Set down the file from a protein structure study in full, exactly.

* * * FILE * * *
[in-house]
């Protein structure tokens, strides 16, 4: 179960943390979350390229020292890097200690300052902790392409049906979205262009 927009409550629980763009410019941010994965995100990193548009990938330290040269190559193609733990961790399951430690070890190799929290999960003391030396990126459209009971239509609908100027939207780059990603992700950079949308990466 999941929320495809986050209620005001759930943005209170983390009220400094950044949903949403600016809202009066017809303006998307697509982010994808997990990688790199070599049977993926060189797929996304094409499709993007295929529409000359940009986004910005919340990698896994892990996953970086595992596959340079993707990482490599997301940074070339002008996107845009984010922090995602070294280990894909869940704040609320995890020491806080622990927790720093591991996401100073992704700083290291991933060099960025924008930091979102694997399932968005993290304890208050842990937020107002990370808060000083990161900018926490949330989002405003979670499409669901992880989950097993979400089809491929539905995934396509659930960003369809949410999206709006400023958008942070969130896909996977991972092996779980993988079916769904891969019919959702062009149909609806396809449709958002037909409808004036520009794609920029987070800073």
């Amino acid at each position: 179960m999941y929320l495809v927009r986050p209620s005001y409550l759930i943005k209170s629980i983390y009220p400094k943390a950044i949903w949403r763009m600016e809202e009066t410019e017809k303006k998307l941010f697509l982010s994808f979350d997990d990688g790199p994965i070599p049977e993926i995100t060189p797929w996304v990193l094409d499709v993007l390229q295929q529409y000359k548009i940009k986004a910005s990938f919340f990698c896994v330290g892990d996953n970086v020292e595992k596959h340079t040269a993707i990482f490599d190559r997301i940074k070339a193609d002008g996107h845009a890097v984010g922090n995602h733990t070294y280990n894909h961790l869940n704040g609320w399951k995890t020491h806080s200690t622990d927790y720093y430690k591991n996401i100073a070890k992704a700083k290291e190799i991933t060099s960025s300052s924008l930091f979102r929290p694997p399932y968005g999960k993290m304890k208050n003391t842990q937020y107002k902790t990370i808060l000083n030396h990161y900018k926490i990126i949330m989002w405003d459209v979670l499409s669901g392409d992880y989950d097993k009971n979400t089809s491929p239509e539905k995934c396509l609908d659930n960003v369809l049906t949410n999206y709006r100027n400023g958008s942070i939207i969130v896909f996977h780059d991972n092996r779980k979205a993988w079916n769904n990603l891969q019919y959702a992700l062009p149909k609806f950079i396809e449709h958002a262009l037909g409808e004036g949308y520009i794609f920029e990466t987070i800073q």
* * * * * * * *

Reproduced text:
[in-house]
């Protein structure tokens, strides 16, 4: 179960943390979350390229020292890097200690300052902790392409049906979205262009 927009409550629980763009410019941010994965995100990193548009990938330290040269190559193609733990961790399951430690070890190799929290999960003391030396990126459209009971239509609908100027939207780059990603992700950079949308990466 999941929320495809986050209620005001759930943005209170983390009220400094950044949903949403600016809202009066017809303006998307697509982010994808997990990688790199070599049977993926060189797929996304094409499709993007295929529409000359940009986004910005919340990698896994892990996953970086595992596959340079993707990482490599997301940074070339002008996107845009984010922090995602070294280990894909869940704040609320995890020491806080622990927790720093591991996401100073992704700083290291991933060099960025924008930091979102694997399932968005993290304890208050842990937020107002990370808060000083990161900018926490949330989002405003979670499409669901992880989950097993979400089809491929539905995934396509659930960003369809949410999206709006400023958008942070969130896909996977991972092996779980993988079916769904891969019919959702062009149909609806396809449709958002037909409808004036520009794609920029987070800073």
């Amino acid at each position: 179960m999941y929320l495809v927009r986050p209620s005001y409550l759930i943005k209170s629980i983390y009220p400094k943390a950044i949903w949403r763009m600016e809202e009066t410019e017809k303006k998307l941010f697509l982010s994808f979350d997990d990688g790199p994965i070599p049977e993926i995100t060189p797929w996304v990193l094409d499709v993007l390229q295929q529409y000359k548009i940009k986004a910005s990938f919340f990698c896994v330290g892990d996953n970086v020292e595992k596959h340079t040269a993707i990482f490599d190559r997301i940074k070339a193609d002008g996107h845009a890097v984010g922090n995602h733990t070294y280990n894909h961790l869940n704040g609320w399951k995890t020491h806080s200690t622990d927790y720093y430690k591991n996401i100073a070890k992704a700083k290291e190799i991933t060099s960025s300052s924008l930091f979102r929290p694997p399932y968005g999960k993290m304890k208050n003391t842990q937020y107002k902790t990370i808060l000083n030396h990161y900018k926490i990126i949330m989002w405003d459209v979670l499409s669901g392409d992880y989950d097993k009971n979400t089809s491929p239509e539905k995934c396509l609908d659930n960003v369809l049906t949410n999206y709006r100027n400023g958008s942070i939207i969130v896909f996977h780059d991972n092996r779980k979205a993988w079916n769904n990603l891969q019919y959702a992700l062009p149909k609806f950079i396809e449709h958002a262009l037909g409808e004036g949308y520009i794609f920029e990466t987070i800073q």